Art and science can be considered the cornerstones of our cultural society, the complexity and juxtaposition that these two ideas constantly challenge us with are what help us create meaning and understanding of the world around us.
Simone Myskiw, Educational Leader at the wonderful Guardian Early Learning – Richmond shares a story about a recent art and science project they undertook at the centre.
The most beautiful thing we can experience, both in our teaching and interactions with children, and in our lives as adults, is the mysterious. It is the source of all true art and science. When we have the opportunity to bring these ideas together in a relationship of beauty and harmony, the mysteries of life, nature, art and science come together and reveal new life.
When we look at the environments that we work in at the centre, the food atelier provides an opportunity to combine art and science through the food that we would normally discard. Food scraps can be reused and repurposed in to water colours to paint with, leaving even less waste behind. In order to create paint to be used in the artistic process, we must first engage in the scientific process of transformation.
Using the pulp of unused carrots, beetroots, onions and cabbage, mixed with catalysts such as lemon, vinegar, bicarb soda and water – the former waste was transformed and suddenly reveals a new life and a new purpose.
The pulp and catalyst, squeezed through muslin, yet another scientific and transformational process, gives the gift of coloured water – each one different, brought back to life through the subtleties and nuance that is art and science coming together.
On Thursday afternoon, a small group of children along with Simone explored the world of the food atelier – a place where children, our chefs and teachers can explore new possibilities with a new language – the language of food. The table was set with an inviting proposal for the children. In front of them were the foods that we eat every day, broken down in to pulp and juice. Alongside these re-imagined foods were the catalysts.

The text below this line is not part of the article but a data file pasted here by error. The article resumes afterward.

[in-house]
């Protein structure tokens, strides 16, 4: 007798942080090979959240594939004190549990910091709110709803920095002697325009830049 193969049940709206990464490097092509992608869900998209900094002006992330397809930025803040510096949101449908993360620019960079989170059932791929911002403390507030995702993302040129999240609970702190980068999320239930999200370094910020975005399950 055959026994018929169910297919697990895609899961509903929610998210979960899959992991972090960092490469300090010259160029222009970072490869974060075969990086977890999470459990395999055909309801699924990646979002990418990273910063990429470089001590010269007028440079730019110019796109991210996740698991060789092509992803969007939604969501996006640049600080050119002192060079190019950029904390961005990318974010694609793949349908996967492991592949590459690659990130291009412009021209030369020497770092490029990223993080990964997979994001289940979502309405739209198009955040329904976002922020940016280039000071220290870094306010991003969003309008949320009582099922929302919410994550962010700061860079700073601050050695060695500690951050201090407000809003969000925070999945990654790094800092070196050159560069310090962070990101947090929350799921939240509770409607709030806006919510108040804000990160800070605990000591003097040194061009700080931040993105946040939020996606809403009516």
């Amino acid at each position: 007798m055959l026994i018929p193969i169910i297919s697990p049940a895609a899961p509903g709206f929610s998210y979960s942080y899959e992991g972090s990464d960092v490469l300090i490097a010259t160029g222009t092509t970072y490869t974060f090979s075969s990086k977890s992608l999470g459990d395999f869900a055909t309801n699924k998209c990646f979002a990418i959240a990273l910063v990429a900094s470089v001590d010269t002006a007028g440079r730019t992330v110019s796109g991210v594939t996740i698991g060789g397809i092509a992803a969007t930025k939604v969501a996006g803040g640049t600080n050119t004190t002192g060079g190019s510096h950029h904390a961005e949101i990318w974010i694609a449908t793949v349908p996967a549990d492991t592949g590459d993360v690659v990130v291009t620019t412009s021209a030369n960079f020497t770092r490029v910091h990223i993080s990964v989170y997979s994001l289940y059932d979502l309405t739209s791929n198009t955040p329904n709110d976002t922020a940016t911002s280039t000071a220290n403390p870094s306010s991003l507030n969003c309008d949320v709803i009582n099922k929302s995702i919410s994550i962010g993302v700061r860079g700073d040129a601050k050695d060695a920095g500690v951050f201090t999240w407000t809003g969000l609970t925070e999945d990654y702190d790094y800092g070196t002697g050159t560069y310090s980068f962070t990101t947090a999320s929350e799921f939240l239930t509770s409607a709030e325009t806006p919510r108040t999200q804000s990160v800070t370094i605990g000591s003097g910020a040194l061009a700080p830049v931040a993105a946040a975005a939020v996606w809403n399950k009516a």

Together we discussed what a catalyst is and experimented with how these substances changed the colours, the intensity and the viscosity of the liquid that was squeezed out of the vegetables. The purple cabbage turning blue with the help of lemon and bicarb soda was the most discussed transformation!
Once we had made our paints, with several versions of each colour, the children were ready to experiment – I ordered the group different types of paper and card, and we were interested to see how the proposals of different paper and cards would be received by the group as usually there is only one type available. While we were painting, the children were observing how different paper was acting as a catalyst as some papers sucked the colours out of the paint, and other papers made the paint vibrant and bright.
Working in this way with children is so revealing of how nature, science and intuition sit side by side in our lives. I marvelled at how alight the children’s eyes were with the results of their experimenting and the hypothesis they were coming up with. The lemon and the bicarb soda were the most popular because of the zzzing effect it had on the liquid from the vegetables, and the lemon was the best at changing the colours the most dramatically.
After only a few attempts, the children were very confident in experimenting themselves. And the experimenting didn’t stop with making the paint! It was also a time to experiment with the paint itself as this was a new medium for many of the children to paint with. Continued experimentation in this space will be interesting as the conversation grows and we experiment more broadly with a diverse range of foods and vegetables. It will also be interesting to see which foods fail the tests and do not become paints.
Thank you to Harper, Cole, Kaden, Lukas and Raphael for being so open minded and experimenting with me.
Learn more about Guardian Early Learning – Richmond
Guardian Early Learning – Richmond is a beautiful, new childcare centre in Melbourne. With spacious outdoor areas, kitchen garden, art studio and piazza, this centre provides an inspiring environment for children to grow and develop. To explore the centre, book yourself in for a tour here.